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Advocacy group urging feds prohibit wild animal trade to prevent future spread of zoonotic diseases

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Advocacy group urging feds prohibit wild animal trade to prevent future spread of zoonotic diseases

Efforts to stop the global commercial trade of wildlife could significantly reduce the unnecessary suffering of animals and also directly benefit people. Pictured: Pythons at an exotic pets exposition in Canada. Credit Line: World Animal Protection Date Created: 06/05/2018 (CNW Group/World Animal Protection)

A global charity is calling on the Government of Canada to help stop the global commercial wildlife trade.

An e-petition first started by the World Animal Protection was presented to the House of Commons on Wednesday (May 5) by Conservative Health Critic and Member of Parliament for Calgary Nose Hill, Michelle Rempel Garner.

The petition, which has been signed by more than 13,000 Canadians, is calling on the government to support the closure of wildlife markets and commit to ending the international and domestic trade in wild animals and wild animal parts, including prohibiting the use of animals for luxury fashion and keeping exotic animals as pets.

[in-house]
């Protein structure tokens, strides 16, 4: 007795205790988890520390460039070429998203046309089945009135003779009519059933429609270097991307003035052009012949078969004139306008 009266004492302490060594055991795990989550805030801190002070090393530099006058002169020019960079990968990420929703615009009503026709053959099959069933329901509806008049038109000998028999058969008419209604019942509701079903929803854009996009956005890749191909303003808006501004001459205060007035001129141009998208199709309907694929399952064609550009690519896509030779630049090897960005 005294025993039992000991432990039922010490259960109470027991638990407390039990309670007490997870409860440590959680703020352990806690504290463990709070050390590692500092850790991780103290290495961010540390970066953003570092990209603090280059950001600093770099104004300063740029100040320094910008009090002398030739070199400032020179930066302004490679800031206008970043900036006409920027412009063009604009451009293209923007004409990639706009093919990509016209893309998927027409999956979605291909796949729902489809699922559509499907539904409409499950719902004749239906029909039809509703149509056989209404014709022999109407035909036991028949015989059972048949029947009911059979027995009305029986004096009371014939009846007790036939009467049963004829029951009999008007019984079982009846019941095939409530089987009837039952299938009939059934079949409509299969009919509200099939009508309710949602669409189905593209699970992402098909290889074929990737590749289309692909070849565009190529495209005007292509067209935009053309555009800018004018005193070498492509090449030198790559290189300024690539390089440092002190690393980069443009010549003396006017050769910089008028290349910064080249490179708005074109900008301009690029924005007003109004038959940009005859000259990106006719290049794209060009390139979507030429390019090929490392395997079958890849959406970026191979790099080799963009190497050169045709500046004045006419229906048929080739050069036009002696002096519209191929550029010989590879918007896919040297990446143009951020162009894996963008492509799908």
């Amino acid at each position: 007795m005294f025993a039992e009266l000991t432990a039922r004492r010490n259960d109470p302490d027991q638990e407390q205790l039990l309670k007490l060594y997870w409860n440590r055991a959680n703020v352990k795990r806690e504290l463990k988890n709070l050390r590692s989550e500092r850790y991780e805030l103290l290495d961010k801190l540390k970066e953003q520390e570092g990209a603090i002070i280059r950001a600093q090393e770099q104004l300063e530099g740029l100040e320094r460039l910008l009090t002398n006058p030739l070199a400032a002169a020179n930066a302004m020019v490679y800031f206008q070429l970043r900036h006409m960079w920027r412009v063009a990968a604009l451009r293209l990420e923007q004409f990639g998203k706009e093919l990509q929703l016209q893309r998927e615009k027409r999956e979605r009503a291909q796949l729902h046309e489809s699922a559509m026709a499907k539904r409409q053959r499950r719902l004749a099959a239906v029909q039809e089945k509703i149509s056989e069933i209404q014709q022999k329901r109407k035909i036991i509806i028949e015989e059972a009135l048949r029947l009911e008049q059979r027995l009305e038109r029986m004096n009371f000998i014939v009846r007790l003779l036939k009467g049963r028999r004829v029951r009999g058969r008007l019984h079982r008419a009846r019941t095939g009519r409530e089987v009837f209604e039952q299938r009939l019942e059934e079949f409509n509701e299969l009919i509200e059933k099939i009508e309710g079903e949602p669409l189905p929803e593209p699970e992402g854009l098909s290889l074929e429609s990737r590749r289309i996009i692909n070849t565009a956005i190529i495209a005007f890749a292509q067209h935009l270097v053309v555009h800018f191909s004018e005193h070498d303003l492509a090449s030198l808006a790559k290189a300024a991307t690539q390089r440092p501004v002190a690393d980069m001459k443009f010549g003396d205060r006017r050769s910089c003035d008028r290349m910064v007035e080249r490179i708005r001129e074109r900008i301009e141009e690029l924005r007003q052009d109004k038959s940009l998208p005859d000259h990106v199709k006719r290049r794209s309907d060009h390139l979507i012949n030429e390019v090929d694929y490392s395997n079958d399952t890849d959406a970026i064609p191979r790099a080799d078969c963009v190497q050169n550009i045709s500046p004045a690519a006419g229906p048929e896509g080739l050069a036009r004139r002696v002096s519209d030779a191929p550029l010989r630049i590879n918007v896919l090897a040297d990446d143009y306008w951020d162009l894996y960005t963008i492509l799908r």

Additionally, the charity posits that prohibiting the trade of wild animals and animal parts would have a significant impact on reducing the spread of zoonotic diseases—a recent report from the World Health Organization (WHO) suggests the COVID-19 pandemic likely started as a result of animal trading at wet markets in China.

As a result, the WHO is urging nations to suspend the trade of live-caught wild mammals for food and breeding, and close sections of markets that sell live wild mammals.

Additionally, according to a recent report from World Animal Protection, 1.8 million wild animals were imported into Canada from 76 countries between 2014 and 2019, and 93 per cent of these animals were not subject to any permits or pathogen screening.

“This is a global problem, requiring a global solution and Canada needs to step up to the plate,” Melissa Matlow, campaign director for World Animal Protection Canada, said in a news release.

“Seventy-five per cent of new and emerging infectious diseases affecting human health over the past decade originated from animals, principally from wildlife, including SARS and Ebola. Canadian demand for wild animals and wildlife products, fuels this cruel trade, which drives pandemic risk,” she continued.

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